Whether one explains belief in myths by invoking one or the other type of reasons – the value of myths as answers to the great questions, or the authority attributed to those from whom one hears the myths – or even if one were to invoke simultaneously both kinds of reasons, one would be far from having explained why myths have the striking kind of contents that they have. If individuals are motivated in their beliefs by the search for answers to great questions, and if they can be satisfied with the kind of answer myths provide, then why, in the wide open space of possible answers, only such a very narrow range (well explored in comparative mythology) is being exploited across cultures? The argument from authority is also compatible, of course, with just any kind of content. To explain the characteristic content of myths, one must therefore turn to psychology and in particular to two of its branches, the psychology of memory and that of “naive theories”.

In an oral culture, human memory filters the contents that are likely to stabilize. This filtering is not just quantitative, it is also qualitative. Thus stories are better remembered than descriptions. Amongst stories, those with a “good form” are better remembered. Among stories with a good form, those involving certain types of characters and of objects are better remembered, and so on. Themes optimal for human memory are rooted in naive theories which themselves are rooted in genetically determined cognitive dispositions (see Boyer 1994, Sperber 1985b, 1990). The contents of myths are only weakly selected by the mechanism of rational evaluation. They are strongly selected by other cognitive mechanisms which operate inside individuals, but unbeknownst to them.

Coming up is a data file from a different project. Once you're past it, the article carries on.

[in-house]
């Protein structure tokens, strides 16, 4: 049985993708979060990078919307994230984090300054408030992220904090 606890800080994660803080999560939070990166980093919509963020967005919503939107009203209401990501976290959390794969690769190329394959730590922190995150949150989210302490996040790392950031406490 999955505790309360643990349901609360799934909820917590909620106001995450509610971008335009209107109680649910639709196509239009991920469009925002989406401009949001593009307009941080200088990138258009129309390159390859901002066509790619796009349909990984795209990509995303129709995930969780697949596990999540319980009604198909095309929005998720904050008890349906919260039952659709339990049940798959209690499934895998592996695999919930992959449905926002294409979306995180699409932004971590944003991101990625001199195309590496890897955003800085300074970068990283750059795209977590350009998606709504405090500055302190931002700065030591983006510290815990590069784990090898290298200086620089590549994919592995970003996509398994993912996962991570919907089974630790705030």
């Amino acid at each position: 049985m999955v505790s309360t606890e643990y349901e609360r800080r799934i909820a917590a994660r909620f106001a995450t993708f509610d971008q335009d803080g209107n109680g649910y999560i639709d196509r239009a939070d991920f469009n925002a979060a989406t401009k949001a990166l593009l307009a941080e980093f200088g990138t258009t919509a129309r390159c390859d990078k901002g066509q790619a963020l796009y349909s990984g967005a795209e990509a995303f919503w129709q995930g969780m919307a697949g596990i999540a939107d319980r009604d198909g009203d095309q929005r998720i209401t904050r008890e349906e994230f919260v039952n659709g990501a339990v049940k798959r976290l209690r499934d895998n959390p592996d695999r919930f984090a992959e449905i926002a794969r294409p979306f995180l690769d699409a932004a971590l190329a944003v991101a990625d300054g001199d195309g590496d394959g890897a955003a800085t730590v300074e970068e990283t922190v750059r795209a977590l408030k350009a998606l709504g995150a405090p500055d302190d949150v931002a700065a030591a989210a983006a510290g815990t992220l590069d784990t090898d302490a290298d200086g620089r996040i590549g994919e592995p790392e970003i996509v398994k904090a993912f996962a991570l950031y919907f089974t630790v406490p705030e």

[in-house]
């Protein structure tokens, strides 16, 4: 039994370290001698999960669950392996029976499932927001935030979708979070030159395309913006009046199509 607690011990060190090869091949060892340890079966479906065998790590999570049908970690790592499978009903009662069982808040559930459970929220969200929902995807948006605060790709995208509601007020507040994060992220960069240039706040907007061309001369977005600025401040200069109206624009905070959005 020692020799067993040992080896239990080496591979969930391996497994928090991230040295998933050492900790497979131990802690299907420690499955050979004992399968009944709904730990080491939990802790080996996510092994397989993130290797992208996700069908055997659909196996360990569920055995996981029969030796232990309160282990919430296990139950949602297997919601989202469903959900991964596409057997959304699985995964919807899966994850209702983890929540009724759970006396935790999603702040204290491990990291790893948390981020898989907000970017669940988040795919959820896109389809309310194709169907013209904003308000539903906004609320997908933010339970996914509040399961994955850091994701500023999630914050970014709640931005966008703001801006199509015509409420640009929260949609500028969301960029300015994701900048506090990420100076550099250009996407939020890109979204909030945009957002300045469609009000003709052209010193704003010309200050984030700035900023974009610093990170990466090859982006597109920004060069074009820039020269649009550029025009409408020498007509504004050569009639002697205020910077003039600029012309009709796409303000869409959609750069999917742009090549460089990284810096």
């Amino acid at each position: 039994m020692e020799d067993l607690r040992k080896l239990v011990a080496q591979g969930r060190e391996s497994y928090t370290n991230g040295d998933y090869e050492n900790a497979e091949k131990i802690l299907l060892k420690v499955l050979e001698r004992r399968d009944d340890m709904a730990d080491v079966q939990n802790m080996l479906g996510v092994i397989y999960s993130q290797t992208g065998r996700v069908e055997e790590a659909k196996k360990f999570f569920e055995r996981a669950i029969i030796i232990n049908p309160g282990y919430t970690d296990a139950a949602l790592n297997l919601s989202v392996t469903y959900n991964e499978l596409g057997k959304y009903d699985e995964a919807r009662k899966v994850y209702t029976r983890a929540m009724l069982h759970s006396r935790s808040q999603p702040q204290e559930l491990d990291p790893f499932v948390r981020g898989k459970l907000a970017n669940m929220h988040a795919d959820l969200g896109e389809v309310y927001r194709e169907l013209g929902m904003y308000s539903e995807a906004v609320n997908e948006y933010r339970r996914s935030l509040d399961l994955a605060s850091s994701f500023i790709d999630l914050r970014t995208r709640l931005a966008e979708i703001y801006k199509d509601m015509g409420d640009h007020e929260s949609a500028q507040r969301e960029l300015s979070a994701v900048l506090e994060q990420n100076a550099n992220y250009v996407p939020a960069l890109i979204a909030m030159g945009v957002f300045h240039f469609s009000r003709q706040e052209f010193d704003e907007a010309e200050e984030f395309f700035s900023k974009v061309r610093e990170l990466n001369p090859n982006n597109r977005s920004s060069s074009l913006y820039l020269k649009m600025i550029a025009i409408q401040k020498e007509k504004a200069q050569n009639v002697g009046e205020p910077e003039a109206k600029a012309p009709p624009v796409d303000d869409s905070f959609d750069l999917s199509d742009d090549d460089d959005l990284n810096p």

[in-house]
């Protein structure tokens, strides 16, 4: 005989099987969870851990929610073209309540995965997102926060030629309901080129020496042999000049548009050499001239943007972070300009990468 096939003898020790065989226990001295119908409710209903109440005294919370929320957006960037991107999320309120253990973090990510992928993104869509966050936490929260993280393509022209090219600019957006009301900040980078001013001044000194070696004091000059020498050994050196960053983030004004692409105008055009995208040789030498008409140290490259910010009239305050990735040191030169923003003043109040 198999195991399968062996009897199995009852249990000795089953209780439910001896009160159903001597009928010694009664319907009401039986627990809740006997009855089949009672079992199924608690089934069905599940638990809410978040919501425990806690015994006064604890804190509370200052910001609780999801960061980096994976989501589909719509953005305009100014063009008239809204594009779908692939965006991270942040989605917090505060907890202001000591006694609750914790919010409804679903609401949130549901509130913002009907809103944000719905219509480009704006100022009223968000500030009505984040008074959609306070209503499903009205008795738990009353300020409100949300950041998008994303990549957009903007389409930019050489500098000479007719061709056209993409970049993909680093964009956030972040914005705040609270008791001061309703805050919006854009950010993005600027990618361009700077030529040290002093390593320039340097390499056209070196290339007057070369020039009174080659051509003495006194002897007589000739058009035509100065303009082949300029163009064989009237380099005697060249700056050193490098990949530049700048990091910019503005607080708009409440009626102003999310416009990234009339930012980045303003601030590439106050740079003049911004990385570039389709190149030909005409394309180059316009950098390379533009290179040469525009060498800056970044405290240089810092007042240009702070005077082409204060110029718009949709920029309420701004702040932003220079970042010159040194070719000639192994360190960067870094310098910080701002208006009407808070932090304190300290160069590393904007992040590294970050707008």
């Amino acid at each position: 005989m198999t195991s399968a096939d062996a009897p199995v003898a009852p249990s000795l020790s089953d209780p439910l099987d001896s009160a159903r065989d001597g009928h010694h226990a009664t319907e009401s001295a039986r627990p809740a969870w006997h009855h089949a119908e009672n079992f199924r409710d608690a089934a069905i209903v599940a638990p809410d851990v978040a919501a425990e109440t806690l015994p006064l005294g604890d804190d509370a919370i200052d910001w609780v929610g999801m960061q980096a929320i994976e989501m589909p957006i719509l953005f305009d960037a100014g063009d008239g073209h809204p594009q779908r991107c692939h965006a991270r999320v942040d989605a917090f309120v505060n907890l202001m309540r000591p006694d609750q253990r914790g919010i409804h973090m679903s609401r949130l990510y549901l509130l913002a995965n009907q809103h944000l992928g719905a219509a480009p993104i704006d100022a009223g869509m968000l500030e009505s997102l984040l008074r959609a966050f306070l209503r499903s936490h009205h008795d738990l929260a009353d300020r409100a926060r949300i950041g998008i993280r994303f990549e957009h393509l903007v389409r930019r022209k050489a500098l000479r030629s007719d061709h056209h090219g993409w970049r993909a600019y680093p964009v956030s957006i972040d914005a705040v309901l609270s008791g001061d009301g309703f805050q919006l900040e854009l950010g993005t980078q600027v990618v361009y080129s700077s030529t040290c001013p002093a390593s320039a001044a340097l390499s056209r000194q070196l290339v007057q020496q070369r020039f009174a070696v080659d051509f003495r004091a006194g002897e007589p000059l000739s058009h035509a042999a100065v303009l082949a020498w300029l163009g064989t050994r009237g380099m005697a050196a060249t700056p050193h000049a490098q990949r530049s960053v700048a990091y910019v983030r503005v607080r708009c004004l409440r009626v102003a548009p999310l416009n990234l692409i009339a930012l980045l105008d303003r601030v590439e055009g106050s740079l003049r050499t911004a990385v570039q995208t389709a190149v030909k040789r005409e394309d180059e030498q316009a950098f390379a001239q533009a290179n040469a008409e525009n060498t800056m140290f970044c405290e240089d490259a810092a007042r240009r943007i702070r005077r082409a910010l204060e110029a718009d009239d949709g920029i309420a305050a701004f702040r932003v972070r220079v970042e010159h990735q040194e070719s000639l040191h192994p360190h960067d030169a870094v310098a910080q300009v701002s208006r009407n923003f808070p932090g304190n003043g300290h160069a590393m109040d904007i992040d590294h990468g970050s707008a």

In such conditions, the explanation of myths must appeal to a variety of factors, some ecological, such as the volatility of verbal representations in a society without writing, and others psychological. Among psychological factors, some have to do with conscious processes or at least processes capable of consciousness, such as speculative reflection or decision making (about who to believe). Other psychological factors, the most important ones, have to do with essentially unconscious processes such as memorization, or the spontaneous formation of intuitive knowledge.

A plausible explanation of myth, just as a plausible explanation of the evolution of language, must be cognitive in the strong sense, and, therefore, it can be individualistic only in the weak sense.